Association News

Electroindustry Technologies are key to demand response.

Press Release Summary:

Jul 10, 2009 - In response to report released by FERC, NEMA is advocating use of state-by-state study as guide for achieving maximum cost-effective demand response. Report finds that with full demand-response participation, U.S. can level out peak-capacity requirements through 2019, nearly eliminating need for new power plants. Report identifies future technological trends that can continue to reduce peak load, including Smart Grid capable appliances, photovoltaic panels, and plug-in electric vehicles.

National Electrical Manufacturers Association (NEMA) - Rosslyn, VA

Original Press Release

Electroindustry Technologies Key to Implementing Demand Response

Press release date: Jul 02, 2009

ROSSLYN, Va., July 2, 2009-In response to a report released by the Federal Energy Regulatory Commission (FERC) in June, the National Electrical Manufacturers Association (NEMA) is advocating the use of the state-by-state study as a guide for achieving maximum cost-effective demand response.

The National Assessment of Demand Response Potential was authorized by the Energy Independence and Security Act of 2007. The report finds that with full demand-response participation, the U.S. can level out peak-capacity requirements through 2019, nearly eliminating the need for new power plants. The peak-shifting behavior is based primarily on the prevalence of central air conditioner controls along with the use of advanced meters and communicating thermostats.

"The FERC report shows the potential of how our nation can address many energy goals through the smart use of energy management technologies," said NEMA President and CEO Evan R. Gaddis.

In addition to existing technologies, this report identifies future technological trends that can continue to reduce peak load, including Smart Grid capable appliances, photovoltaic panels, and plug-in electric vehicles. Because these newer technologies have a short track record, their demand-response potential was not quantified. To speed adoption of current and future technologies, regulators can include demand-response technologies in building codes and increase the use of dynamic, as opposed to fixed, electricity rates. The report, however, does quantify the current status and future trends of demand response in each state.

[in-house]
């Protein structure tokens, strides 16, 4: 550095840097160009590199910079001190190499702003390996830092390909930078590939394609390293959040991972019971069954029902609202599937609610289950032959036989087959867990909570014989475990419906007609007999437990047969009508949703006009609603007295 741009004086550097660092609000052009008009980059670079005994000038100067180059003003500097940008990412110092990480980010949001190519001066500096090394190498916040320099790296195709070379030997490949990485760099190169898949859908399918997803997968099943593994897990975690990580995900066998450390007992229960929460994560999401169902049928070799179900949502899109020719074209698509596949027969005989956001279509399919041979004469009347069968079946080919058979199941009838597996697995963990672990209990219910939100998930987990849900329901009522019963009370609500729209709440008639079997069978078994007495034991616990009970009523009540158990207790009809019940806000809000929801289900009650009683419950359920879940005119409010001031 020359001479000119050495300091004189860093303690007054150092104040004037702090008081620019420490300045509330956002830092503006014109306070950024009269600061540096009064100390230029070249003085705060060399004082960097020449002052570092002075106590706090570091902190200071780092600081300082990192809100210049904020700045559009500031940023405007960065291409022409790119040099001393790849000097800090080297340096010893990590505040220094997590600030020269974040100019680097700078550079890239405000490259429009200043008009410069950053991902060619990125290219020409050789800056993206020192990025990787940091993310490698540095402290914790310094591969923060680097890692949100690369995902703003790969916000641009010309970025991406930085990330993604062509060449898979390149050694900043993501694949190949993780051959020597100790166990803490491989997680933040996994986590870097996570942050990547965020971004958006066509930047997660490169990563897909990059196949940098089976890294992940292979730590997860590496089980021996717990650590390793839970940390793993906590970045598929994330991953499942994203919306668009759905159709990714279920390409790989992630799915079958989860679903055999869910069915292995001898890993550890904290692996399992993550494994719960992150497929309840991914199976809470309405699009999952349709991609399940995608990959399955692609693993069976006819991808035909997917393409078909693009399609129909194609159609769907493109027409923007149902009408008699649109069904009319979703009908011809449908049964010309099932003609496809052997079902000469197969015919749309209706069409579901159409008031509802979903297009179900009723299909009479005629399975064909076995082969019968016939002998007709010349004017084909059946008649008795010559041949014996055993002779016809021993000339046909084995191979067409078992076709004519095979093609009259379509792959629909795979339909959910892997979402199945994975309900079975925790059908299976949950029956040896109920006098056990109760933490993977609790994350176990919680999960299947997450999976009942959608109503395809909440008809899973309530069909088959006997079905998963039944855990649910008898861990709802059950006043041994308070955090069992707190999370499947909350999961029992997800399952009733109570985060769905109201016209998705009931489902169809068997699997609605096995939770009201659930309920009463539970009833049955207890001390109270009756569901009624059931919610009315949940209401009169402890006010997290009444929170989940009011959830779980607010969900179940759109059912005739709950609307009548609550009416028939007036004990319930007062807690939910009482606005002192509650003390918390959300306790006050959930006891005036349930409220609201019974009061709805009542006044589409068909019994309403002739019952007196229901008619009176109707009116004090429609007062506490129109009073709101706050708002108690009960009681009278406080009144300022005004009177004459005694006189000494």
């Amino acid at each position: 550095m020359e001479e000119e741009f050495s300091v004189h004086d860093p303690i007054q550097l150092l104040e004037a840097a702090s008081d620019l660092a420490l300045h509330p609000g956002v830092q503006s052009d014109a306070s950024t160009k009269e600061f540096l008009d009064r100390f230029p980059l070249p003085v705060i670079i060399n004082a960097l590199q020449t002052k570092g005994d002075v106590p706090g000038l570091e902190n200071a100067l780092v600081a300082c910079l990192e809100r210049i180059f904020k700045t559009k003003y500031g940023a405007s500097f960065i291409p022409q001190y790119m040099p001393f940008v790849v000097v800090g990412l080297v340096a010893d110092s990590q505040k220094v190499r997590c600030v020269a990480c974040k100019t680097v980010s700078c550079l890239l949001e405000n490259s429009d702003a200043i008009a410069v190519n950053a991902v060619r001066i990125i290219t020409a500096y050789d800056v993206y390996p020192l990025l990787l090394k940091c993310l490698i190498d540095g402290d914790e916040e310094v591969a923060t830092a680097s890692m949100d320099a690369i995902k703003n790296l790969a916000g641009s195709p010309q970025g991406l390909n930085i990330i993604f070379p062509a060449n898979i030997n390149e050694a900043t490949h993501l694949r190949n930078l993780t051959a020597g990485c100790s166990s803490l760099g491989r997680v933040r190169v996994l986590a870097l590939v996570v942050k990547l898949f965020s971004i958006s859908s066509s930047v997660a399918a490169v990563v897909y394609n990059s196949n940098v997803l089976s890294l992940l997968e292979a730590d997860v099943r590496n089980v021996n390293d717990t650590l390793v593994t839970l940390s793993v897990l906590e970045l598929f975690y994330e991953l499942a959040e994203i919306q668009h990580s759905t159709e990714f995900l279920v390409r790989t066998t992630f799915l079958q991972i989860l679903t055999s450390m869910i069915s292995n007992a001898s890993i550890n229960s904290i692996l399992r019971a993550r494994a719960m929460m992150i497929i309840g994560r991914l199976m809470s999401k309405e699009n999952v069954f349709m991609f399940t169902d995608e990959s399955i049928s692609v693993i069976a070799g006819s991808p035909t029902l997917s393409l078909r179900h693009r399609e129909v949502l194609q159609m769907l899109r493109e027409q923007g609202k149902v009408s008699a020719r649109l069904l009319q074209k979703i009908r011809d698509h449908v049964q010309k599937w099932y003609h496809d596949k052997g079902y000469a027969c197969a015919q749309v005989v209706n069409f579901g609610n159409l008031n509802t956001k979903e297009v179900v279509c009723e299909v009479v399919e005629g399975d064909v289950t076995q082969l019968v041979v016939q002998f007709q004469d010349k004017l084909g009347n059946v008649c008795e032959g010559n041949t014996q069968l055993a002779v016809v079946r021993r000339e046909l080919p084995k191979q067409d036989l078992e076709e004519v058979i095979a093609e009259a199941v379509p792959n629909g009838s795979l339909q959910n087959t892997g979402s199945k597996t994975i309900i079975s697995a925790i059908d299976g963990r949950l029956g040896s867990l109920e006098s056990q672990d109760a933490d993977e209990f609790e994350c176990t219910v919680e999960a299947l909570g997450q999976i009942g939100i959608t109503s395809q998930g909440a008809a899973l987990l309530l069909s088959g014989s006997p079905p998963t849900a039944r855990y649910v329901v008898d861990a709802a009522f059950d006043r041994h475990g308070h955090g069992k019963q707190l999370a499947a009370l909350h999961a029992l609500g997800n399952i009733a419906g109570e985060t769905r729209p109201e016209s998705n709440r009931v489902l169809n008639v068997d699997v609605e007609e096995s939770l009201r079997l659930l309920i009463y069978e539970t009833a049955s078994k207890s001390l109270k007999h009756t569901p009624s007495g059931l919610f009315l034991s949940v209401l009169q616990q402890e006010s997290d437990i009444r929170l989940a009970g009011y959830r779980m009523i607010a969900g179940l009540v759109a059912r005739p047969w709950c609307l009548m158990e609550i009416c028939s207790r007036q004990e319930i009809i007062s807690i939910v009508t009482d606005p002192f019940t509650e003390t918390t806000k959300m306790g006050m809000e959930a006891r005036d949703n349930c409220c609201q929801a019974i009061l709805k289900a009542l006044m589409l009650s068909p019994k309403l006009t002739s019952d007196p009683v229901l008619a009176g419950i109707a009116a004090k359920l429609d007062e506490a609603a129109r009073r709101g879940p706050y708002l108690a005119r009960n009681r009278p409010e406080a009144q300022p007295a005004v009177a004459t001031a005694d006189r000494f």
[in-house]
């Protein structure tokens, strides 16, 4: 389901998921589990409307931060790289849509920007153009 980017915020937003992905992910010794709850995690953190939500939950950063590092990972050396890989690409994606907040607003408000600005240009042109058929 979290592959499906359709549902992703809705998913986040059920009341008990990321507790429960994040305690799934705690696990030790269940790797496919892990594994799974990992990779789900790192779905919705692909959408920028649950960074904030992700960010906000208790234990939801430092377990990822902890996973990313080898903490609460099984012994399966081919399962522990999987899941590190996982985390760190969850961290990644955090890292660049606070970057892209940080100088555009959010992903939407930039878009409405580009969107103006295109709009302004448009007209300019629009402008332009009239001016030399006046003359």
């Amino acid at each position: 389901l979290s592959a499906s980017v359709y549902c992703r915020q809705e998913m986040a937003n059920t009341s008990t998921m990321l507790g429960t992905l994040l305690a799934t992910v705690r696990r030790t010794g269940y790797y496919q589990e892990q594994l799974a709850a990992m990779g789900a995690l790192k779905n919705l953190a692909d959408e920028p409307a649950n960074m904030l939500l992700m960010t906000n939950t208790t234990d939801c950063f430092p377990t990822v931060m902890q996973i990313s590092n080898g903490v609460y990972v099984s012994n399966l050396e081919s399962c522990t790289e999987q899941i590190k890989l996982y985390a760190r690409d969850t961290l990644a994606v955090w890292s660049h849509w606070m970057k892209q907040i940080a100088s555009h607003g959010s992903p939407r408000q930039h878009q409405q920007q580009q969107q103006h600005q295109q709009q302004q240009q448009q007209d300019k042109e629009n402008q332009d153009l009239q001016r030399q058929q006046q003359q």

"NEMA encourages state regulatory commissions and companies to use the state-by-state program as a guide for achieving the maximum level of cost-effective demand response in each state," said Gaddis.

To access the entire FERC report, go to www.ferc.gov/industries/electric/indus-act/demand-response/dr-potential.asp.

To learn more about NEMA's Smart Grid initiative, go to www.nema.org/smartgrid.

From thermostats and lighting controls to meters and motors, NEMA members provide cutting edge solutions for demand response and energy efficiency. NEMA has provided FERC with extensive input on grid technology issues, including comments on the transmission investment and smart grid rulemakings. NEMA also organized the first-ever grid technology demo at FERC headquarters in April 2009, showcasing advanced grid devices and demand response technologies from across the industry.

NEMA is the association of electrical and medical imaging equipment manufacturers. Founded in 1926 and headquartered near Washington, D.C., its approximately 450 member companies manufacture products used in the generation, transmission and distribution, control, and end use of electricity. These products are used in utility, industrial, commercial, institutional, and residential applications. The association's Medical Imaging & Technology Alliance (MITA) Division represents manufacturers of cutting-edge medical diagnostic imaging equipment including MRI, CT, x-ray, and ultrasound products. Worldwide sales of NEMA-scope products exceed $120 billion. In addition to its headquarters in Rosslyn, Virginia, NEMA also has offices in Beijing and Mexico City.

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